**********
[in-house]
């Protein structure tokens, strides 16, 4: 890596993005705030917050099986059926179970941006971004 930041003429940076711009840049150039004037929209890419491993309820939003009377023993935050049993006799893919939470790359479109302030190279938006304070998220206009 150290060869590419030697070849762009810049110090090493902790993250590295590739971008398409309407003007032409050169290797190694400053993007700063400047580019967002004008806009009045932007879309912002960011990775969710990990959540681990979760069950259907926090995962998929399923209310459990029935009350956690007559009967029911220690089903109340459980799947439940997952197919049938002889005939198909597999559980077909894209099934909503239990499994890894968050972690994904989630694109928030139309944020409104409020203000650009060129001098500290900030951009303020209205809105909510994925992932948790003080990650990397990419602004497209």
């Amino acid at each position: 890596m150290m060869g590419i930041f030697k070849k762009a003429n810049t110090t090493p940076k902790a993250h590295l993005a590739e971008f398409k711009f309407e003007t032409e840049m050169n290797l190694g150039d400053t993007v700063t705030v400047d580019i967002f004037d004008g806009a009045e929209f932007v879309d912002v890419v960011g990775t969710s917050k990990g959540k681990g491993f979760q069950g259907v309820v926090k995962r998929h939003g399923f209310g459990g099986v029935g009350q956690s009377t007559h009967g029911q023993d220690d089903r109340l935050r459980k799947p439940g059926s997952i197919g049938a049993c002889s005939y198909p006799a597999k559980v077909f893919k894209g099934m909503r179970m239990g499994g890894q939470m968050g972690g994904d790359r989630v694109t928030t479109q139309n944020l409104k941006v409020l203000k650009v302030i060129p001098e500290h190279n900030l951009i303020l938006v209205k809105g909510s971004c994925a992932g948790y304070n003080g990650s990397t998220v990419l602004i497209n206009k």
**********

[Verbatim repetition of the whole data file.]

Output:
[in-house]
């Protein structure tokens, strides 16, 4: 890596993005705030917050099986059926179970941006971004 930041003429940076711009840049150039004037929209890419491993309820939003009377023993935050049993006799893919939470790359479109302030190279938006304070998220206009 150290060869590419030697070849762009810049110090090493902790993250590295590739971008398409309407003007032409050169290797190694400053993007700063400047580019967002004008806009009045932007879309912002960011990775969710990990959540681990979760069950259907926090995962998929399923209310459990029935009350956690007559009967029911220690089903109340459980799947439940997952197919049938002889005939198909597999559980077909894209099934909503239990499994890894968050972690994904989630694109928030139309944020409104409020203000650009060129001098500290900030951009303020209205809105909510994925992932948790003080990650990397990419602004497209």
């Amino acid at each position: 890596m150290m060869g590419i930041f030697k070849k762009a003429n810049t110090t090493p940076k902790a993250h590295l993005a590739e971008f398409k711009f309407e003007t032409e840049m050169n290797l190694g150039d400053t993007v700063t705030v400047d580019i967002f004037d004008g806009a009045e929209f932007v879309d912002v890419v960011g990775t969710s917050k990990g959540k681990g491993f979760q069950g259907v309820v926090k995962r998929h939003g399923f209310g459990g099986v029935g009350q956690s009377t007559h009967g029911q023993d220690d089903r109340l935050r459980k799947p439940g059926s997952i197919g049938a049993c002889s005939y198909p006799a597999k559980v077909f893919k894209g099934m909503r179970m239990g499994g890894q939470m968050g972690g994904d790359r989630v694109t928030t479109q139309n944020l409104k941006v409020l203000k650009v302030i060129p001098e500290h190279n900030l951009i303020l938006v209205k809105g909510s971004c994925a992932g948790y304070n003080g990650s990397t998220v990419l602004i497209n206009k």